When Justin Timberlake called for rapper Jay Z to get out of his chair at the 2013 Grammy Awards and join him onstage for “Suit & Tie,” he arguably snagged the best performance of the evening.
Sure, Taylor Swift’s Alice and Wonderland-esque “We are Never Ever Getting Back Together” was cute, and the “A-Team” duet with Ed Sheeran and Elton John was nice, but none of the other collaborations made quite the same impression as the Jay Z / JT duo. The dapper pairing made the performance look all that much more debonair.
Here we are, a year later, and the coordinators at the Grammy Awards are in the lovely position of having to one up themselves. Enter Daft Punk and Stevie Wonder.
The French electronic music duo’s “Get Lucky” was only possibly eclipsed by Robin Thicke’s “Blurred Lines” over the summer, and the 56th Grammy Awards will mark Daft Punk’s first televised performance since the 2008 Grammys with Kanye West and their first live show since the release of “Random Access Memories.” Pharrell Williams and Nile Rodgers are scheduled to join the iconic masked DJs (as would be expected for a “Get Lucky” performance), but how Wonder has found a home in that equation will be interesting.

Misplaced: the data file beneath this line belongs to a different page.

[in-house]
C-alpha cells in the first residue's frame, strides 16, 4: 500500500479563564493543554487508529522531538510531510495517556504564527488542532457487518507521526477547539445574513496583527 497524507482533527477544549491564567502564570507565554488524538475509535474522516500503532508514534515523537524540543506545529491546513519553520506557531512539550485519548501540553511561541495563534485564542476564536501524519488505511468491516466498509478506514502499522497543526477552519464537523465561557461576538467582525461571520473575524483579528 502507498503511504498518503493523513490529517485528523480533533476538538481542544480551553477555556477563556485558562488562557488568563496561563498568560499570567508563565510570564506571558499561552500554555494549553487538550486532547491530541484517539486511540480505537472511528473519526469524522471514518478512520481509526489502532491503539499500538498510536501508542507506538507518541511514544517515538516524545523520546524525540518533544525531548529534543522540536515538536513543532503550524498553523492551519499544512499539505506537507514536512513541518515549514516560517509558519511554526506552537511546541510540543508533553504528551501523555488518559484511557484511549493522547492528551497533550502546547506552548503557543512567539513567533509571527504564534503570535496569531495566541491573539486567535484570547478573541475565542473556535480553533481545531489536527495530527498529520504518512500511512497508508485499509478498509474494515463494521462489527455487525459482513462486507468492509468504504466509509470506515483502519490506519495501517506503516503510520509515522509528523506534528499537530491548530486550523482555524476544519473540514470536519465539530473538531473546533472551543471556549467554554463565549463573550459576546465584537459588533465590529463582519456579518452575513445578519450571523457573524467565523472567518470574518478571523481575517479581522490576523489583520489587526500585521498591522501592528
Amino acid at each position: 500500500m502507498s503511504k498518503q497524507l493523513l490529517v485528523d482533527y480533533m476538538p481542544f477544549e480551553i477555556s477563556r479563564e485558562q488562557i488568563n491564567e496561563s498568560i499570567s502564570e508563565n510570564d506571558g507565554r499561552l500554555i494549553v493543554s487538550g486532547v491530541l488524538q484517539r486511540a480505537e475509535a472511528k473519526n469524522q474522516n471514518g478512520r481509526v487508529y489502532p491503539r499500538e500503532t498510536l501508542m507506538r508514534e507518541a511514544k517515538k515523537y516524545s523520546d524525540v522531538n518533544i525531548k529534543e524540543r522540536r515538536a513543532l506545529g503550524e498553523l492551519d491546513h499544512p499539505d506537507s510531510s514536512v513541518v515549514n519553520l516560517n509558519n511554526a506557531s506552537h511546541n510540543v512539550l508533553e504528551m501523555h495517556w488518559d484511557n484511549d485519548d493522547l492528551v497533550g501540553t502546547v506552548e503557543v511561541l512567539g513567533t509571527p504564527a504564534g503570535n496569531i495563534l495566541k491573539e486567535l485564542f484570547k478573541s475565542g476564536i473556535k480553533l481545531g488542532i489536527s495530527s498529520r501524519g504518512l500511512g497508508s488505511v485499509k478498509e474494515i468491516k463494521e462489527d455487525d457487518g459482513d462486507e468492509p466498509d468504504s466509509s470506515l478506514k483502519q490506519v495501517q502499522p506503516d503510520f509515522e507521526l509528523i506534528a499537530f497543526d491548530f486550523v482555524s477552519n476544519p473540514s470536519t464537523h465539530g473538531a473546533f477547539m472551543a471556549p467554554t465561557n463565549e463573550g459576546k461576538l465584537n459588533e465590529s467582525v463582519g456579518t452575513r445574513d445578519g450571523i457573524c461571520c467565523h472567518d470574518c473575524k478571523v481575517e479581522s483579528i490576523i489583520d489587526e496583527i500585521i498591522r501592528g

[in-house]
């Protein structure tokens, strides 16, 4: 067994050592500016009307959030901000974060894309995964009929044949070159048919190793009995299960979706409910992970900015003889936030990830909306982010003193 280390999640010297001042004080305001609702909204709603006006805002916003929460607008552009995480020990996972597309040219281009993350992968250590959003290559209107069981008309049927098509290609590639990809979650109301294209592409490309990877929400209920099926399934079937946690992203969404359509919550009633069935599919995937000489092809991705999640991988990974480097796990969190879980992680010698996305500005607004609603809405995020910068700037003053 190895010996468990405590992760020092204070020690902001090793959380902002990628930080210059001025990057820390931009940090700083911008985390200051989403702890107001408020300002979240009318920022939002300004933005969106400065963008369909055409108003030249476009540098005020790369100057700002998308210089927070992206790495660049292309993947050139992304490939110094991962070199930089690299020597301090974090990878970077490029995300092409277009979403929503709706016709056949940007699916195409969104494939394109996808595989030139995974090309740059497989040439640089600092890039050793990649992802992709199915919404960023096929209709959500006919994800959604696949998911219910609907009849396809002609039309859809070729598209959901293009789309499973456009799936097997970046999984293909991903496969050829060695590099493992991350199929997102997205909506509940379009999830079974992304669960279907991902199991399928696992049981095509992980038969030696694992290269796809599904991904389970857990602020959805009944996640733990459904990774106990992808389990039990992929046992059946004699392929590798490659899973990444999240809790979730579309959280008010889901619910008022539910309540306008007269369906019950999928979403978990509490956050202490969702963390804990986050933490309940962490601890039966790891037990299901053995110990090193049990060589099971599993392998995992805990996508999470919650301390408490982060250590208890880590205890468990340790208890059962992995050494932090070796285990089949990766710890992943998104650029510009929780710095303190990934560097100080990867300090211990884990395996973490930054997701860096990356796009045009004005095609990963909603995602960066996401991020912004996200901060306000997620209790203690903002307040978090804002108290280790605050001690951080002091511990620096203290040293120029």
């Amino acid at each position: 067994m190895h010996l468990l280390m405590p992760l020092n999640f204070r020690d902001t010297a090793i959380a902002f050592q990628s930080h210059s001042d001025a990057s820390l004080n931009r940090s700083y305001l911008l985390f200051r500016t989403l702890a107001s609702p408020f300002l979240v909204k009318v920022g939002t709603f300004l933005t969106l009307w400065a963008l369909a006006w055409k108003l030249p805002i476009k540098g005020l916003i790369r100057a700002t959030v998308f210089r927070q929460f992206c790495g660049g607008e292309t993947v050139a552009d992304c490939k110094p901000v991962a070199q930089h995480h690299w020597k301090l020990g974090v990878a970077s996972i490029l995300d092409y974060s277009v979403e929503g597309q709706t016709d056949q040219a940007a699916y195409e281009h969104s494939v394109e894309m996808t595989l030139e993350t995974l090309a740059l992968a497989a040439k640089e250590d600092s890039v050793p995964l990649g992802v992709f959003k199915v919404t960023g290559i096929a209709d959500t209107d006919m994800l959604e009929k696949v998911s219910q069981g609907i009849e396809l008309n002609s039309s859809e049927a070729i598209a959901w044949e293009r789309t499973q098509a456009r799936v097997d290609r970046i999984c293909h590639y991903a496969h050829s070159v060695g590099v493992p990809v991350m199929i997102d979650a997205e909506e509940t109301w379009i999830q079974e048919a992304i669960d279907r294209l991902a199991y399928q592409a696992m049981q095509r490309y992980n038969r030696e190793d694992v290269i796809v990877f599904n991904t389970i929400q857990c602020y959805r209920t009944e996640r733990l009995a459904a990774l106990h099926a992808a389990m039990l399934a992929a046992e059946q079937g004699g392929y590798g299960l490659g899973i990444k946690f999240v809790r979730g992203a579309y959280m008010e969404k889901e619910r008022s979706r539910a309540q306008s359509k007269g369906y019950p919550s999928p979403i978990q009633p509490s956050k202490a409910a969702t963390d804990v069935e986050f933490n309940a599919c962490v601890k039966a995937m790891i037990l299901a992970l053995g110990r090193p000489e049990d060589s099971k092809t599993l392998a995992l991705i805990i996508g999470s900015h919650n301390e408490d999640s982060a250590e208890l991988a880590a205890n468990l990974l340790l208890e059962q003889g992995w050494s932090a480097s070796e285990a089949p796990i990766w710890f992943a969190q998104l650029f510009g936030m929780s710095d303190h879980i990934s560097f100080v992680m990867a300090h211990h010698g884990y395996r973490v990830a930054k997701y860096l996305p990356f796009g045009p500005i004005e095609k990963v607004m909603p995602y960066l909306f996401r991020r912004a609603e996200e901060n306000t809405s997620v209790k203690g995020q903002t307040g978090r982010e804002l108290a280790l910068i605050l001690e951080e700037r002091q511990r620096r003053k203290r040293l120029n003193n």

He’s an R&B legend. Daft Punk is an electronic legend. In theory, that could be better than Justin and Jay Z.
“Details of the performance are still being worked out,” Ken Ehrlich, executive producer of the Grammys, told The Independent. “It will be a collaborative and celebratory stage performance that honours their multi-nominated music.”
Clearly the robotic pair don’t take their performances lightly, and the show with cameo appearance from Wonder might be their last for awhile. So why not go out with a bang and bring in coveted music legend Wonder?
Word of other performers are trickling in, including Lorde, Katy Perry, Kendrick Lamar and Metallica. Juxtaposing Lorde’s Grammy debut, Metallica hasn’t taken the stage at the award show in more than two decades, and the metal band doesn’t plan to take back the stage alone.
Pairing with Chinese concert pianist Lang Lang, the performance won’t be the band’s first with a more classical artist and could ever so slightly be reminiscent of “S&M,” Metallica’s album with the San Francisco Symphony Orchestra.
Add Thicke to the docket, whose infamous escapade on the stage with Miley Cyrus at the VMAs earned him a first-class ticket to the front of tabloids, and the evening is looking to top last year’s performance.
Maybe another foam finger-clad Cyrus will charge the stage with Thicke. Maybe.
The 56th Grammy Awards are slated for Jan. 26 in Los Angeles at 8 p.m.